Is a Designer Born, or Made?
From an early age I realized communication and presentation were an important part of standing out from a crowd.
As a fifth grader, I was tasked with writing a poem for a youth literary contest. I quickly scrawled the first thing that came into my head and tossed the poem on my teacher’s desk. It was a simple poem about the changing of the seasons, maybe thirty words, on a sheet of looseleaf paper. She gave it a quick read and as the bell rang for the next period she held me back to have me make two seemingly irrelevant changes. Each time I mentioned the leaves falling she had me write the letters of “down” vertically. It seemed a silly task, but I did it quickly so that I could rush off to the next class.
A month later the county winners were announced – I had received first place in the poetry section. Not because my poem was particularly good (it wasn’t) but because the presentation made it stand out…it was a presentation that translated well into the literary magazine’s printed edition and made it distinct from the other poems.
Lesson learned. Presentation changes the way people interact with your message. I have learned this lesson countless times, from hurriedly writing last minute term papers in college to designing startup business canvases. If you take the time to consider your design and really make your work standout, you open a door to opportunity that didn’t exist before. (That’s not to say that design makes up for poor content, but it will give you a leg up on content that’s equally as solid.)
Even before I knew what to call myself, I was a designer, focused on the clear communication of everything I touched – from artwork to essays. It wasn’t until college, when I was spending as much time as Editor-in-Chief of my newspaper and Design Production Editor of my yearbook, that I realized the extent of my passion and decided to devote more time to understanding design.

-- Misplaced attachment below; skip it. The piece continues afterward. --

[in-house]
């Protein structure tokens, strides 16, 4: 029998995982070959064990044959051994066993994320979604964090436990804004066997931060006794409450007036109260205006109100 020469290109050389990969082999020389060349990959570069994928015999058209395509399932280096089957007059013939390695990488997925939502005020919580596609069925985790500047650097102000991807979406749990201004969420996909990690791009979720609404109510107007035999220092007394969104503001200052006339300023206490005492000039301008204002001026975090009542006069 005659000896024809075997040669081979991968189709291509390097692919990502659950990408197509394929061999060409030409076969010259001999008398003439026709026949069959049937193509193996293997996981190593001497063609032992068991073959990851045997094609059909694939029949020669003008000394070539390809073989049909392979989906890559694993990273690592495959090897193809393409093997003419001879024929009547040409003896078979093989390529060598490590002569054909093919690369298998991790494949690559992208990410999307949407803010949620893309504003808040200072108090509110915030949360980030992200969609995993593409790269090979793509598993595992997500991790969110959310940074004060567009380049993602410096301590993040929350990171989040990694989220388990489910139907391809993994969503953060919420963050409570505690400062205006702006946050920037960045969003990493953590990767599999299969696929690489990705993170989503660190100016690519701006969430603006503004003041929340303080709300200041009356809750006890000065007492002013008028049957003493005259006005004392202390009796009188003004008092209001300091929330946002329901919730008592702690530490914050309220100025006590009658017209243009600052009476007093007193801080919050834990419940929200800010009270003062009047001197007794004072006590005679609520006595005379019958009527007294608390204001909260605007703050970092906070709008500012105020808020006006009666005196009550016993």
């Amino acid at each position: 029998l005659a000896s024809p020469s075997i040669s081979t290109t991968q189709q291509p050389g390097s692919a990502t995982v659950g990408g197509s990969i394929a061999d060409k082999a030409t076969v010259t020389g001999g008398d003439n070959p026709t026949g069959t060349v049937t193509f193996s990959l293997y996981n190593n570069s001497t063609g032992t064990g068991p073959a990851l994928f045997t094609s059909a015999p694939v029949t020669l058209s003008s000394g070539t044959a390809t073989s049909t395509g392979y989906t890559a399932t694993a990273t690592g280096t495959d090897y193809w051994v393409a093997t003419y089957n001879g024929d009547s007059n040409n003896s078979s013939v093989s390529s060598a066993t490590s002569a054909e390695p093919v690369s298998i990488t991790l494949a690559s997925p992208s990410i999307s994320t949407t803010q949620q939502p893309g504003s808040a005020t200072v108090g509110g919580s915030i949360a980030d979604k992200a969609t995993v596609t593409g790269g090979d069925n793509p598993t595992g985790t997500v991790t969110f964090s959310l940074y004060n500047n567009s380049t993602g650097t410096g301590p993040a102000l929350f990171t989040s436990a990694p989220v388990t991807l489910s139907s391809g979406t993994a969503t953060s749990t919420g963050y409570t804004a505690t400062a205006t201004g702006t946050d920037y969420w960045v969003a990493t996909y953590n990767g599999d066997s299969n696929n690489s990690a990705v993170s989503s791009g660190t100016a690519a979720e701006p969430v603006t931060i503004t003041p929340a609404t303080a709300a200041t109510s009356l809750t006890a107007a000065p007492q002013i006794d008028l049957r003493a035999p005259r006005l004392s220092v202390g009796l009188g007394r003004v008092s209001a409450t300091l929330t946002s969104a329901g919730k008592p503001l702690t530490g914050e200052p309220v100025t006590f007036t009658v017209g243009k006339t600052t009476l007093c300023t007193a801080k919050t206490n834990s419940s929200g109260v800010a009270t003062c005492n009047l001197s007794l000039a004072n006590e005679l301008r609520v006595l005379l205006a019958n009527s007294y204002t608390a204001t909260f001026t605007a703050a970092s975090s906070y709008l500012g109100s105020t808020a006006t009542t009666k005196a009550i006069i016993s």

The Winding Path to Presentation Design
In retrospect, I’ve always had an appreciation for strategic communication design, like presentations. In college, I kept finding things in the fridge that should have been in the cupboards and visa versa. It irritated me to no end. Instead of picking a fight or bringing it up at our house meetings, I stayed up until 3am one night and made a PowerPoint deck called “The Rules of Refrigeration.” It was a silly, light-hearted presentation that was really well received by my roommates (sort of a “Marcie is crazy, but this is kind of fun” reaction). But, do you know what? The mayo found a permanent home in the fridge.
As I bounced through my twenties, experimenting along different paths from medical chart creation to starting my own catering company, I focused my spare time on design. I read blogs, books and articles and eventually started taking small web projects as I trial-and-error’ed my way through HTML and CSS.
I began, like many non-professionally trained designers, by taking jobs mostly to build my portfolio (which meant a very low hourly income). Little by little I worked with more and more talented people, learning as I went. On various projects I frequently found myself leading design teams that were comprised of designers whose design skills were far above my own. But who often failed to understand the purpose of their design. I realized that I had a knack for putting content in the driver’s seat and artfully assigning design a “navigator’s” role in the process.
Good design is critical to conveying the message but most designers are bad at understanding the message! This realization propelled me towards presentation design. I love “weeding” your message out, organizing it and presenting it beautifully to get real results.
I love to work with companies – startups and established businesses alike – who understand the importance of design and value an honest take on their content.
In the last decade I have been regularly “employed” by over a dozen startups, have consulted with more than 70 and have had two of my own (PokerNearMe and ListSanity) with one successful exit. I’ve also participated in the respected 500 Startups accelerator program in Silicon Valley. I’ve been a finalist in pitch competitions and have been a core part of startup teams that were funded for an aggregate exceeding $10M.
As a front-end developer and designer who’s married to a Bitcoin expert (who is obsessed with self-driving cars), my startup interests lie largely in tech. But the startups I’ve worked with run the gamut in specializations and include: the Internet of Things, live and online poker, social networking sites, Bitcoin, on-demand warehousing, high school sports technology, sleep mask technology, on campus beacon technology, handmade soaps/lotions, public speaking instruction, scavenger hunts, real estate, security technology and many more.
Since founding Braden Strategic Design I’ve focused on presentation design but will work with clients on any content that requires strategic information design.
So that’s me in a nutshell! If you have great content that’s not delivering for you, that’s not driving customers or revenue and if you understand the value of presentation design – creating clarity of message and supporting it visually – and are open to honest feedback and willful revisions – I’d love to speak with you!